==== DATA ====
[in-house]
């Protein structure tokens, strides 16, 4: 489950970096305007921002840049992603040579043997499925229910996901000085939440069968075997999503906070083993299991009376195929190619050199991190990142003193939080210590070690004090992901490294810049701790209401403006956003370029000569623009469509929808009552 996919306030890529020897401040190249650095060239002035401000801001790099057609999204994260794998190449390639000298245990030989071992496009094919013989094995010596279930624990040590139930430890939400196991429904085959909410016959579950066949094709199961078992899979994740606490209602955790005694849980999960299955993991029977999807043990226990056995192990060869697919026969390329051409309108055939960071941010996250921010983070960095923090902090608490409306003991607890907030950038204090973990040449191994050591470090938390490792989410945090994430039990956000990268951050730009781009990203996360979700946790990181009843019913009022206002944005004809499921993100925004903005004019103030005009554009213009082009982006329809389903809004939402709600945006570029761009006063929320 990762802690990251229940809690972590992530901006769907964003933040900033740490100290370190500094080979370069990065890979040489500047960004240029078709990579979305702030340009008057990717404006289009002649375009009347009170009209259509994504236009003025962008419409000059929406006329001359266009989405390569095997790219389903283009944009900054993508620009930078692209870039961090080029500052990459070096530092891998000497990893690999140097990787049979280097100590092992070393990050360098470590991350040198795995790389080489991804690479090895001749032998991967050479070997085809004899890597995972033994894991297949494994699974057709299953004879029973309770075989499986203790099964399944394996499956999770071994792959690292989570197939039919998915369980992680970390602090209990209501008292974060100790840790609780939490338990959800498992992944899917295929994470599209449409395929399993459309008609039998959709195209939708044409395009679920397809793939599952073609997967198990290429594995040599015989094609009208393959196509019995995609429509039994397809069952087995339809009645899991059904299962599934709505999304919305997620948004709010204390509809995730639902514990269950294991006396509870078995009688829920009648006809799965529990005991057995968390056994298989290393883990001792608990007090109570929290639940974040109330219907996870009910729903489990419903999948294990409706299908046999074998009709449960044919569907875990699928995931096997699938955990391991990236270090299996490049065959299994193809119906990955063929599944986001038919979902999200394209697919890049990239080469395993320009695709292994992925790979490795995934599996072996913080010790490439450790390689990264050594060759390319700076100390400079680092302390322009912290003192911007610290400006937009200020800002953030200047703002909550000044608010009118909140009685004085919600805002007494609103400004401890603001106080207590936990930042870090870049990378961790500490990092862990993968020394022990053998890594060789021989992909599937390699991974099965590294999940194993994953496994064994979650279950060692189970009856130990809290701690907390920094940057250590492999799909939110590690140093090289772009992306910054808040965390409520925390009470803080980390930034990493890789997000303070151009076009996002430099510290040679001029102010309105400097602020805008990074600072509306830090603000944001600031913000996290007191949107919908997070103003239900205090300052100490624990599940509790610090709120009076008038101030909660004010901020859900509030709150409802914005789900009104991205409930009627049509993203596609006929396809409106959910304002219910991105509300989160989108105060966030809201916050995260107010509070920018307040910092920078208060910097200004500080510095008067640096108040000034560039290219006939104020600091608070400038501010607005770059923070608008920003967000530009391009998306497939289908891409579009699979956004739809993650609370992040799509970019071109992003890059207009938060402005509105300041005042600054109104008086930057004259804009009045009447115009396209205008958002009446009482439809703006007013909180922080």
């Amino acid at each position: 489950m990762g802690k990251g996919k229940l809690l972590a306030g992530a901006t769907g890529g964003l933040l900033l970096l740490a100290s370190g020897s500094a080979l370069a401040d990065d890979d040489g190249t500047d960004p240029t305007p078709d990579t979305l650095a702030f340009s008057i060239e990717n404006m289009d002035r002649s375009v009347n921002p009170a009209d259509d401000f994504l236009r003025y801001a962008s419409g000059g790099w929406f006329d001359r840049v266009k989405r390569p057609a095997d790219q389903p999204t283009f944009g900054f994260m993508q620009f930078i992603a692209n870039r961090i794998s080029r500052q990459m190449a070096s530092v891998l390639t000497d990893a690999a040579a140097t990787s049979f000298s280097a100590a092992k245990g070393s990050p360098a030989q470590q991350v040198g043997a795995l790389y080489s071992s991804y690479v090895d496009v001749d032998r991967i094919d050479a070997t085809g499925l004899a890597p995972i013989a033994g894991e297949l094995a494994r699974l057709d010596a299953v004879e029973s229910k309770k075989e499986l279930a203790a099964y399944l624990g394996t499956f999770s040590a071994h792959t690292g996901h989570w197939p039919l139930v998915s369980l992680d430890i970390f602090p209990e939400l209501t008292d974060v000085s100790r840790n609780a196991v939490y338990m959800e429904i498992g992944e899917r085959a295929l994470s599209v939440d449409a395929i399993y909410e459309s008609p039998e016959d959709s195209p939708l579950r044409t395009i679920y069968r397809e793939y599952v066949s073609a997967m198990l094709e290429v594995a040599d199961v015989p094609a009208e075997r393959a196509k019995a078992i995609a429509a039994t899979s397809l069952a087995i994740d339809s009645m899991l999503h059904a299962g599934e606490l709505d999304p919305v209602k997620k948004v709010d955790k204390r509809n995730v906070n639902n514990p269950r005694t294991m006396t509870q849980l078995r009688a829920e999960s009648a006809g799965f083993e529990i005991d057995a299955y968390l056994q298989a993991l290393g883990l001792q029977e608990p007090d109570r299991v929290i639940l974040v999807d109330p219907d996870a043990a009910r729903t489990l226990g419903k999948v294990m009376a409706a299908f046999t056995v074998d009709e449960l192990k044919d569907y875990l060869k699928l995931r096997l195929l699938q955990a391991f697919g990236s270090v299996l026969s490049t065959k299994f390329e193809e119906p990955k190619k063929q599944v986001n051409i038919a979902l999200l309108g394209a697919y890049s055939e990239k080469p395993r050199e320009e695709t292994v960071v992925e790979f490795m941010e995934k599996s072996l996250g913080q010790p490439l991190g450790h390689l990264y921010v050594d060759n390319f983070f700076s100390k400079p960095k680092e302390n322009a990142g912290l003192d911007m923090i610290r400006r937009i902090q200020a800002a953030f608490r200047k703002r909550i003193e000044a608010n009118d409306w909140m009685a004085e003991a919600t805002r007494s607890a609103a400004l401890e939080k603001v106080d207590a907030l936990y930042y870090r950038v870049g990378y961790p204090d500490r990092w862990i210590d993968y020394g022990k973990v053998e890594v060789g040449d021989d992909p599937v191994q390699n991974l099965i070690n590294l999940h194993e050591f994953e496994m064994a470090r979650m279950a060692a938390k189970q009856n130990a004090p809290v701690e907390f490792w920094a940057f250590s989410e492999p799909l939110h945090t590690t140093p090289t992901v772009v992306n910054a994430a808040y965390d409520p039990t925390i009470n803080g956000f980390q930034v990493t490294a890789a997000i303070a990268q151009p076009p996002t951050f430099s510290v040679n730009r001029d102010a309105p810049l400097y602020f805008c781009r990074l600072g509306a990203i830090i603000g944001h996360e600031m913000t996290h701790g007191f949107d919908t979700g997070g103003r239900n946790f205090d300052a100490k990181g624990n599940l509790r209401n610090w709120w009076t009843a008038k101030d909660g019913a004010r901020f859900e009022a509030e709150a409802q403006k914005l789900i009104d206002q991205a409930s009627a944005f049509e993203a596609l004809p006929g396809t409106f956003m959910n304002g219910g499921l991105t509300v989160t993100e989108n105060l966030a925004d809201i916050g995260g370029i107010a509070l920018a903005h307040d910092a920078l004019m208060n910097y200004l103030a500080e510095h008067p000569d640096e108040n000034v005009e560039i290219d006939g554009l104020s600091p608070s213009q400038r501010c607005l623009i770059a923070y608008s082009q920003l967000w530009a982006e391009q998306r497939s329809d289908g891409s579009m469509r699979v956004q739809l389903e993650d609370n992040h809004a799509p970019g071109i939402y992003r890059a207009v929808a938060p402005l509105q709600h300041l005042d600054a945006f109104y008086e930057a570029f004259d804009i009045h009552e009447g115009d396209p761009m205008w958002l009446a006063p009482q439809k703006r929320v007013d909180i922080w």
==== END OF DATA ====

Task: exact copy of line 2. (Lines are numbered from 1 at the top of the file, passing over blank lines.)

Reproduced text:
């Protein structure tokens, strides 16, 4: 489950970096305007921002840049992603040579043997499925229910996901000085939440069968075997999503906070083993299991009376195929190619050199991190990142003193939080210590070690004090992901490294810049701790209401403006956003370029000569623009469509929808009552 996919306030890529020897401040190249650095060239002035401000801001790099057609999204994260794998190449390639000298245990030989071992496009094919013989094995010596279930624990040590139930430890939400196991429904085959909410016959579950066949094709199961078992899979994740606490209602955790005694849980999960299955993991029977999807043990226990056995192990060869697919026969390329051409309108055939960071941010996250921010983070960095923090902090608490409306003991607890907030950038204090973990040449191994050591470090938390490792989410945090994430039990956000990268951050730009781009990203996360979700946790990181009843019913009022206002944005004809499921993100925004903005004019103030005009554009213009082009982006329809389903809004939402709600945006570029761009006063929320 990762802690990251229940809690972590992530901006769907964003933040900033740490100290370190500094080979370069990065890979040489500047960004240029078709990579979305702030340009008057990717404006289009002649375009009347009170009209259509994504236009003025962008419409000059929406006329001359266009989405390569095997790219389903283009944009900054993508620009930078692209870039961090080029500052990459070096530092891998000497990893690999140097990787049979280097100590092992070393990050360098470590991350040198795995790389080489991804690479090895001749032998991967050479070997085809004899890597995972033994894991297949494994699974057709299953004879029973309770075989499986203790099964399944394996499956999770071994792959690292989570197939039919998915369980992680970390602090209990209501008292974060100790840790609780939490338990959800498992992944899917295929994470599209449409395929399993459309008609039998959709195209939708044409395009679920397809793939599952073609997967198990290429594995040599015989094609009208393959196509019995995609429509039994397809069952087995339809009645899991059904299962599934709505999304919305997620948004709010204390509809995730639902514990269950294991006396509870078995009688829920009648006809799965529990005991057995968390056994298989290393883990001792608990007090109570929290639940974040109330219907996870009910729903489990419903999948294990409706299908046999074998009709449960044919569907875990699928995931096997699938955990391991990236270090299996490049065959299994193809119906990955063929599944986001038919979902999200394209697919890049990239080469395993320009695709292994992925790979490795995934599996072996913080010790490439450790390689990264050594060759390319700076100390400079680092302390322009912290003192911007610290400006937009200020800002953030200047703002909550000044608010009118909140009685004085919600805002007494609103400004401890603001106080207590936990930042870090870049990378961790500490990092862990993968020394022990053998890594060789021989992909599937390699991974099965590294999940194993994953496994064994979650279950060692189970009856130990809290701690907390920094940057250590492999799909939110590690140093090289772009992306910054808040965390409520925390009470803080980390930034990493890789997000303070151009076009996002430099510290040679001029102010309105400097602020805008990074600072509306830090603000944001600031913000996290007191949107919908997070103003239900205090300052100490624990599940509790610090709120009076008038101030909660004010901020859900509030709150409802914005789900009104991205409930009627049509993203596609006929396809409106959910304002219910991105509300989160989108105060966030809201916050995260107010509070920018307040910092920078208060910097200004500080510095008067640096108040000034560039290219006939104020600091608070400038501010607005770059923070608008920003967000530009391009998306497939289908891409579009699979956004739809993650609370992040799509970019071109992003890059207009938060402005509105300041005042600054109104008086930057004259804009009045009447115009396209205008958002009446009482439809703006007013909180922080």